By Susan Gately - 15 June, 2019
“In our rapidly changing Ireland, we appeal for a new-found respect for every human person, without exception, and a complete avoidance of the use of offensive language."
Concerned about the rising number of racist and xenophobic attacks in Ireland, Catholic bishops have appealed to people to reject racism, intolerance and sectarianism, and build relationships with immigrants at local level.
Speaking at the conclusion of their summer meeting, the bishops said Ireland had a long tradition of emigration, and today migrants from other countries work side by side with Irish people.
“These are our neighbours and part of our community, whose children go to the local school and develop friendships and play together.”
Some had escaped from very dangerous situations, including religious persecution, the bishops said. “On top of the trauma of losing their homes, their jobs and often their families, they now face the challenge of being strangers here.”
Recent reports of the European Commission against Racism and Intolerance, and the Good Relations Indicators annual update in Northern Ireland, had given “cause for concern”, the bishops said in a statement.
They said some of these xenophobic and racist incidents were carried out by those who consider themselves faithful Christians. The attacks can occur “anonymously or otherwise on social media, in quiet conversations, by open verbal onslaughts or through physical violence”.
The bishops noted that human dignity does not depend on the colour of a person’s skin, their nationality, accent, or their religious affiliation, as every person is created in the image of God.
“In our rapidly changing Ireland, we appeal for a new-found respect for every human person, without exception, and a complete avoidance of the use of offensive language.” To prevent bigotry and racism, the bishops called on people at local level to build relationships “so that everyone can feel welcome wherever we gather”.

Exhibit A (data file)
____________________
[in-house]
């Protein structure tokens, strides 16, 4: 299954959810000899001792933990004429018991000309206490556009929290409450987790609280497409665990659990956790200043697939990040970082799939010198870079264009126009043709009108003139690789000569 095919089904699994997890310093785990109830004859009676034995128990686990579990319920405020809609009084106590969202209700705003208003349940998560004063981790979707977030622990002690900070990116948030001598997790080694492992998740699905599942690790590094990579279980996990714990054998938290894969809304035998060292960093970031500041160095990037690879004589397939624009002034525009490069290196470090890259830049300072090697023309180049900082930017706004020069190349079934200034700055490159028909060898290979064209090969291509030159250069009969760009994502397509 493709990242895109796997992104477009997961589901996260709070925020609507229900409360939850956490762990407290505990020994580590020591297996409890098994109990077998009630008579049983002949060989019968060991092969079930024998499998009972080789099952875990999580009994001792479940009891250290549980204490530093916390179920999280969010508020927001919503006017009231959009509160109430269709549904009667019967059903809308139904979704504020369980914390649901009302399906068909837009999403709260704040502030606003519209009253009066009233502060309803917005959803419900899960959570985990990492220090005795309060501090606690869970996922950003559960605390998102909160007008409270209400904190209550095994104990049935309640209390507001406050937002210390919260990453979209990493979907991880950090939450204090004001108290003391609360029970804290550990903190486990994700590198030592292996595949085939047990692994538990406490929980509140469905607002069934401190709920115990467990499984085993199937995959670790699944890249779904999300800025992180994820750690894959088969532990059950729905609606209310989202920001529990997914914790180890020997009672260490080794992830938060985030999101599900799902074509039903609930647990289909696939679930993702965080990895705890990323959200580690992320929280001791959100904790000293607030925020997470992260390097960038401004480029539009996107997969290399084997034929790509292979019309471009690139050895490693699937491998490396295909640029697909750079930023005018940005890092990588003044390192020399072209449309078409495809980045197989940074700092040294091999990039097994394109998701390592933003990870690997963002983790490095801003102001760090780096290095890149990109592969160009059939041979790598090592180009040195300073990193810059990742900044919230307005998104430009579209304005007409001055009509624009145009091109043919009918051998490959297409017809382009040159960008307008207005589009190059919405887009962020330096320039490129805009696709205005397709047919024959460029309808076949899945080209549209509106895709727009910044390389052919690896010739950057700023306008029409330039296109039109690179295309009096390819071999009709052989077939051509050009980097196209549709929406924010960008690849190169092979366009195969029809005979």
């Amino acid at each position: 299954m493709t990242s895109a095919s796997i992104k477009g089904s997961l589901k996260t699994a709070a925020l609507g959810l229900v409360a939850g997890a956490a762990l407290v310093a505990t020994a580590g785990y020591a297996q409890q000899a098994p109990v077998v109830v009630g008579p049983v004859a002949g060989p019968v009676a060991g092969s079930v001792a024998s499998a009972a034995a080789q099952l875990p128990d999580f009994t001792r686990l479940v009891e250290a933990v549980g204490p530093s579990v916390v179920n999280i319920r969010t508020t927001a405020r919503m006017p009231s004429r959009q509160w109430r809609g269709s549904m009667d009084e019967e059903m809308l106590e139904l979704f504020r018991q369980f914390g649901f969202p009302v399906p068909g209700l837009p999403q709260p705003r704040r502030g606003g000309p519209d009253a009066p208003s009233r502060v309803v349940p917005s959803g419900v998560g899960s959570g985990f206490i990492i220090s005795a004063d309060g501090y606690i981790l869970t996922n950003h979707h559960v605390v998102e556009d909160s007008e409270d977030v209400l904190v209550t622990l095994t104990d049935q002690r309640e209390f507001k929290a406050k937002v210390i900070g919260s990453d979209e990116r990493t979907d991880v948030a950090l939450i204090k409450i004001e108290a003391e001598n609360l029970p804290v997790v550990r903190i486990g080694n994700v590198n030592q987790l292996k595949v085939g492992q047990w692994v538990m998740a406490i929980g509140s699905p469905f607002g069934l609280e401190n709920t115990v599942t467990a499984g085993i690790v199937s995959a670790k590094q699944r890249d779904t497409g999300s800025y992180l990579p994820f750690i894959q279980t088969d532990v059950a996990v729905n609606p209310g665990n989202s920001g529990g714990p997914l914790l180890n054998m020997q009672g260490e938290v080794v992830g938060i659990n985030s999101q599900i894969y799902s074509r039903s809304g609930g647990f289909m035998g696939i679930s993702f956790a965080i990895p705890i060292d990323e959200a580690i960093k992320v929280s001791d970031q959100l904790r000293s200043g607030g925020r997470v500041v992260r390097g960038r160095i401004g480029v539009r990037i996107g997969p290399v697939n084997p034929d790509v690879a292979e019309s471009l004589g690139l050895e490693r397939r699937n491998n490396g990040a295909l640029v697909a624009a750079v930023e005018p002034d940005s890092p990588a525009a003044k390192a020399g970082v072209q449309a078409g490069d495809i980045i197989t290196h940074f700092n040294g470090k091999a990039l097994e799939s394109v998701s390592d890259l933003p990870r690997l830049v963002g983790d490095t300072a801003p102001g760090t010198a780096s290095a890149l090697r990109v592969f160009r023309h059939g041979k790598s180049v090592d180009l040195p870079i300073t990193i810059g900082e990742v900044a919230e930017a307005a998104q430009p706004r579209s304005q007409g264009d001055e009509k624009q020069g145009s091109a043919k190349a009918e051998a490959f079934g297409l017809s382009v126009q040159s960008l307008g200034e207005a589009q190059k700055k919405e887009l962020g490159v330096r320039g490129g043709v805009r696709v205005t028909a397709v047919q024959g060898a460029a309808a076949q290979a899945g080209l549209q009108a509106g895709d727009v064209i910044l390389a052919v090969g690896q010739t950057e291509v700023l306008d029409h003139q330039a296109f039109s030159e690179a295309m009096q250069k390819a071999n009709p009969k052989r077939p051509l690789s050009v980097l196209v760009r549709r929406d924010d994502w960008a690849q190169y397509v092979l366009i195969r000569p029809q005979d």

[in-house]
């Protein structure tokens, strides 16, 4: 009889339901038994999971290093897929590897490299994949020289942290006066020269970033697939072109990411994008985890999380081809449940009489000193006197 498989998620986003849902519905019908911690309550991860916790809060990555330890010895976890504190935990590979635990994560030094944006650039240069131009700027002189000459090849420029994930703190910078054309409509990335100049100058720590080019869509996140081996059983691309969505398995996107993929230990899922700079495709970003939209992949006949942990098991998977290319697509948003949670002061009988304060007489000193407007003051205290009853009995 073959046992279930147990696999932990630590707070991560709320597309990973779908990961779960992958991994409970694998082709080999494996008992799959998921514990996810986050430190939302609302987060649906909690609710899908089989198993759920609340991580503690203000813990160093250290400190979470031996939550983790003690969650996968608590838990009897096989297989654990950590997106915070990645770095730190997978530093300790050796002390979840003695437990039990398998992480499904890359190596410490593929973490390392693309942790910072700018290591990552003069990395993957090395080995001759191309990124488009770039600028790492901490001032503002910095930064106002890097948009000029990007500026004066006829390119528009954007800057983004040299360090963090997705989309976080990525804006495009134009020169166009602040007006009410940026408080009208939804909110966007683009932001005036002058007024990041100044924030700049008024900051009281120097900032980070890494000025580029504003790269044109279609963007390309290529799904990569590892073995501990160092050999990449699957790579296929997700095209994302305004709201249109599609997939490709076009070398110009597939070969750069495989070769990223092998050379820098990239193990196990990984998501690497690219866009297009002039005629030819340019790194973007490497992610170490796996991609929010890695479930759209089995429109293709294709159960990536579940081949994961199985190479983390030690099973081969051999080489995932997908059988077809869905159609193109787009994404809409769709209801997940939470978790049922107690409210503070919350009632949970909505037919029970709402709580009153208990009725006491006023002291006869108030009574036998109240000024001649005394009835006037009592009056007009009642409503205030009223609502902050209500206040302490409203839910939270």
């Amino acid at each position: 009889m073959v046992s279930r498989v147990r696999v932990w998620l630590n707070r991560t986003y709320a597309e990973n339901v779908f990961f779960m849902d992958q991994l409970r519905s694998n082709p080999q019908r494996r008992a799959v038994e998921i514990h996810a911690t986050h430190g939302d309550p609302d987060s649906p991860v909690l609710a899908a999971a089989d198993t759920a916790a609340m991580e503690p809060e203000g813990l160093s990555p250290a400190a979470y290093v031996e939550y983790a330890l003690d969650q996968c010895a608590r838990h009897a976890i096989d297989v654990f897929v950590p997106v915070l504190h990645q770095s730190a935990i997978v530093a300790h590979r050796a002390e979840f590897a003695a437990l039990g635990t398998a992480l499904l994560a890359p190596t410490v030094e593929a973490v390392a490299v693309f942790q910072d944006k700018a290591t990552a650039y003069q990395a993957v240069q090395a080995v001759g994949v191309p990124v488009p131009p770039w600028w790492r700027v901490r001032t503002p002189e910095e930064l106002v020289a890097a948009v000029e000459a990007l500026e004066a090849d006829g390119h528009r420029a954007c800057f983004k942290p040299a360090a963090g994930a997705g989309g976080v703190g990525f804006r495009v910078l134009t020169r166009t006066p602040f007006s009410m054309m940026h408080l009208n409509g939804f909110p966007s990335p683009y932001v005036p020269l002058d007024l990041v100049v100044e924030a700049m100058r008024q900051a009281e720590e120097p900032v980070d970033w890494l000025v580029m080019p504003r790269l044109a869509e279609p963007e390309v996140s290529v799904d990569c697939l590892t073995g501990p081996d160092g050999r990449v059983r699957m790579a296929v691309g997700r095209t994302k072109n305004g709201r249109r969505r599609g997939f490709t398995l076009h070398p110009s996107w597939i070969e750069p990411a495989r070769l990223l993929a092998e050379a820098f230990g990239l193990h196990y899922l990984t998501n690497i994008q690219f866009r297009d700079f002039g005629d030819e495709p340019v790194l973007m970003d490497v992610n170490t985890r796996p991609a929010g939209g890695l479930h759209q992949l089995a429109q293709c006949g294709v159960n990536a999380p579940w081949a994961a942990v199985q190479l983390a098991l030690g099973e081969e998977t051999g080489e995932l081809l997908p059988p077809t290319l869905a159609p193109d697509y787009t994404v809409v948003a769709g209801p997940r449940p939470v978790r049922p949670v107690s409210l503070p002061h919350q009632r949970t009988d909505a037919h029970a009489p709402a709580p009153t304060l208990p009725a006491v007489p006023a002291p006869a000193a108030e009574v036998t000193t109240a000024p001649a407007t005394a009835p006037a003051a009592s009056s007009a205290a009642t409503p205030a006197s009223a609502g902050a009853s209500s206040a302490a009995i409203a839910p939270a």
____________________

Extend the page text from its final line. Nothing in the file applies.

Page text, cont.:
“We especially ask parents, teachers, young people, youth leaders, priests and religious, journalists, politicians, employers and sports coaches to actively reject racism, intolerance and sectarianism,” they wrote.
The bishops noted that the Relationships and Sexuality education (RSE) school course is currently being reviewed. In the statement they strongly supported parents as the primary educators of their children, particularly in the area of relationships and sexuality education, stressing their central role in nurturing children. Parents must therefore be consulted in the development of RSE programmes, they added.
The bishops welcomed the recently published document by the Vatican’s Congregation for Catholic Education of Male and Female He created them which they said makes an important contribution to Catholic thought on gender. The document, signed by Cardinal Giuseppe Versaldi, aims to provide Catholic educators – and others – with guidance on dealing with gender issues.
The document states: “It is becoming increasingly clear that we are now facing with what might accurately be called an educational crisis, especially in the field of affectivity and sexuality.”
It notes challenges from gender theory which “denies the difference and reciprocity in nature of a man and a woman and envisages a society without sexual differences, thereby eliminating the anthropological basis of the family… By contrast, the Christian vision of anthropology sees sexuality as a fundamental component of one’s personhood.”
The bishops emphasised document proposition on the “need to educate children and young people to respect every person in their particularity and difference so that no one should suffer bullying, violence, insults or unjust discrimination based on their specific characteristics (such as special needs, race, religion, sexual tendencies).”